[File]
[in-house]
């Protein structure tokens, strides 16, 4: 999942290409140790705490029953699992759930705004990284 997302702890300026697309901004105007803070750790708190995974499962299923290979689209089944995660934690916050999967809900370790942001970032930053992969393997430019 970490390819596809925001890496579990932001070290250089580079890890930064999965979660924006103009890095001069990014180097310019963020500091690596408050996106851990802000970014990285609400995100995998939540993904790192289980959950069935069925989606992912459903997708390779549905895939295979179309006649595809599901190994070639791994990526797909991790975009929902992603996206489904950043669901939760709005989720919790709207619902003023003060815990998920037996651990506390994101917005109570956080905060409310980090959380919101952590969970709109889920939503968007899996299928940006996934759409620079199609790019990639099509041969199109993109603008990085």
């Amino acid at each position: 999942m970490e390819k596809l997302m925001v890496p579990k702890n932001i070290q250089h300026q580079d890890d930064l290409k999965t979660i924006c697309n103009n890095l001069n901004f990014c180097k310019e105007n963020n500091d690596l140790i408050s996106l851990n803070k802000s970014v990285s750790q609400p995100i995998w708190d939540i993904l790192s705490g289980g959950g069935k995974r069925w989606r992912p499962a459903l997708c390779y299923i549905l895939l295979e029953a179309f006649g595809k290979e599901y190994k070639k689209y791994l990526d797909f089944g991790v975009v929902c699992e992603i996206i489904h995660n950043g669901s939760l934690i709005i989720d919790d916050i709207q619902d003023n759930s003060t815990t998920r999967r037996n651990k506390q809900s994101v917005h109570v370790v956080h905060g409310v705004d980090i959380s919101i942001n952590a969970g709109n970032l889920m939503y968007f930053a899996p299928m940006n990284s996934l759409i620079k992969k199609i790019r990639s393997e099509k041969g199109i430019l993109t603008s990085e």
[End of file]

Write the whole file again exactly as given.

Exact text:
[in-house]
């Protein structure tokens, strides 16, 4: 999942290409140790705490029953699992759930705004990284 997302702890300026697309901004105007803070750790708190995974499962299923290979689209089944995660934690916050999967809900370790942001970032930053992969393997430019 970490390819596809925001890496579990932001070290250089580079890890930064999965979660924006103009890095001069990014180097310019963020500091690596408050996106851990802000970014990285609400995100995998939540993904790192289980959950069935069925989606992912459903997708390779549905895939295979179309006649595809599901190994070639791994990526797909991790975009929902992603996206489904950043669901939760709005989720919790709207619902003023003060815990998920037996651990506390994101917005109570956080905060409310980090959380919101952590969970709109889920939503968007899996299928940006996934759409620079199609790019990639099509041969199109993109603008990085």
């Amino acid at each position: 999942m970490e390819k596809l997302m925001v890496p579990k702890n932001i070290q250089h300026q580079d890890d930064l290409k999965t979660i924006c697309n103009n890095l001069n901004f990014c180097k310019e105007n963020n500091d690596l140790i408050s996106l851990n803070k802000s970014v990285s750790q609400p995100i995998w708190d939540i993904l790192s705490g289980g959950g069935k995974r069925w989606r992912p499962a459903l997708c390779y299923i549905l895939l295979e029953a179309f006649g595809k290979e599901y190994k070639k689209y791994l990526d797909f089944g991790v975009v929902c699992e992603i996206i489904h995660n950043g669901s939760l934690i709005i989720d919790d916050i709207q619902d003023n759930s003060t815990t998920r999967r037996n651990k506390q809900s994101v917005h109570v370790v956080h905060g409310v705004d980090i959380s919101i942001n952590a969970g709109n970032l889920m939503y968007f930053a899996p299928m940006n990284s996934l759409i620079k992969k199609i790019r990639s393997e099509k041969g199109i430019l993109t603008s990085e």